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Poll
Question: Is it OK to eat dog meat?
Yes   -22 (45.8%)
Yes, but only if you are in country where its normal   -10 (20.8%)
No - only hotdogs   -12 (25%)
Other (specify)   -2 (4.2%)
Dunno   -2 (4.2%)
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Total Voters: 48

Author Topic: Eating dogs  (Read 2569 times)
Sbane
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« Reply #50 on: April 28, 2012, 05:22:45 pm »
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I also really don't care about the supposed logical inconsistency between eating other animals and not dog.  That's the reason why I am an American and part of American culture thought.  Tough sh!t.

Why do you think anyone cares about what you think?
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Markus Brandenburg
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« Reply #51 on: April 28, 2012, 06:58:44 pm »
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What does dog taste like anyway?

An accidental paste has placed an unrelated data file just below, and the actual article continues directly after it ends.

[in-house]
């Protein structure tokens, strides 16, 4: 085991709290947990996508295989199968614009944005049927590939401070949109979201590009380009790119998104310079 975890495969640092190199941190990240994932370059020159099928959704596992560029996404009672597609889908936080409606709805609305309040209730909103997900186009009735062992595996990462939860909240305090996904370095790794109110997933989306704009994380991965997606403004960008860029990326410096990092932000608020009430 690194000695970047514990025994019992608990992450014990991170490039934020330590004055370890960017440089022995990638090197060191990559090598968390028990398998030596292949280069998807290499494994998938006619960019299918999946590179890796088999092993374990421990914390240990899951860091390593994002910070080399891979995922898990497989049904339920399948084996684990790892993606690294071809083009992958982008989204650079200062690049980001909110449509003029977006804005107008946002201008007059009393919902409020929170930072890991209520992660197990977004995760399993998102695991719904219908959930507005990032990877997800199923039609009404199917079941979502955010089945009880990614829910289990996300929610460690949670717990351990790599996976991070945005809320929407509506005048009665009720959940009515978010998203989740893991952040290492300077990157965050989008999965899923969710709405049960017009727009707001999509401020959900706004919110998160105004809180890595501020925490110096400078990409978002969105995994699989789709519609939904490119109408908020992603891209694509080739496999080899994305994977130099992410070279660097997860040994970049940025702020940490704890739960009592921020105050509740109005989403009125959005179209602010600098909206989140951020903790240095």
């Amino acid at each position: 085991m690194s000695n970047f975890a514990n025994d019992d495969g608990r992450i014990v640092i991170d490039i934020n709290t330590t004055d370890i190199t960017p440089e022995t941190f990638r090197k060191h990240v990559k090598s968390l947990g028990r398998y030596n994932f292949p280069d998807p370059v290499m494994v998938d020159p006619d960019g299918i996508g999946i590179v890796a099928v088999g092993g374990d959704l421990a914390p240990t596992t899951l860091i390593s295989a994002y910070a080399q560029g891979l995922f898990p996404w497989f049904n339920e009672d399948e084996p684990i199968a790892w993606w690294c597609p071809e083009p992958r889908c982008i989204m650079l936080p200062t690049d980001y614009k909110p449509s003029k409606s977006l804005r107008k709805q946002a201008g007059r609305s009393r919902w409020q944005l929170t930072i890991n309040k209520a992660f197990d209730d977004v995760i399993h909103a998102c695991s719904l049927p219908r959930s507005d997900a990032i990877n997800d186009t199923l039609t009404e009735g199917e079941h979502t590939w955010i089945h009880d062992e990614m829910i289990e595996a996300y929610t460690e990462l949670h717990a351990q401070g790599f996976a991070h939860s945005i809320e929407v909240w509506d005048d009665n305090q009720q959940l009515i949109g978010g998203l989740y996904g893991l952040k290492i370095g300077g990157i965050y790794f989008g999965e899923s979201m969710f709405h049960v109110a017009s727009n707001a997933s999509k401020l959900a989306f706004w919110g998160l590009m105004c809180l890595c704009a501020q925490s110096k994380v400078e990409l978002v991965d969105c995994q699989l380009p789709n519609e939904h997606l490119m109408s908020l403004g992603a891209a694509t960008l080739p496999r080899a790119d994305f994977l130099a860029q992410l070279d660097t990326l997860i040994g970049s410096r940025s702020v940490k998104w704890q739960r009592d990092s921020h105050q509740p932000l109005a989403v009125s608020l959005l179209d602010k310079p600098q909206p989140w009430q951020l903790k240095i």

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opebo
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« Reply #52 on: April 28, 2012, 08:47:46 pm »
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What does dog taste like anyway?

Its been years, but I remember it being delicious, though strong and gamey.  But then I like everything.
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« Reply #53 on: April 28, 2012, 09:40:14 pm »
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No. It goes against the sacred covenant we have with the canine species. We have coexisted for thousands of years, and they have been domesticated. They are "man's best friend". Some cultures have gone astray from this covenant, but that doesn't make eating them okay. Pigs are just as smart as dogs of course, but no covenant exists with them. They have been bred for food. Dogs have not.

I also like the inefficient argument. Why eat another carnivore (actually, aren't dogs omnivores?)

Sacred covenant?

Well, something I believe anyways. There is a special relationship between dogs and humans. Something that has existed for millenia, and something that cannot be denied.
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« Reply #54 on: April 29, 2012, 01:33:56 am »
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     I don't do it, but I don't really care if other people do it.
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« Reply #55 on: April 29, 2012, 03:43:27 am »
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I'd be more interested in trying cat sometime (no, this is not a sexual reference.)

Ugh, now that is a meat that I can't imagine tasting anything other than wholly disgusting.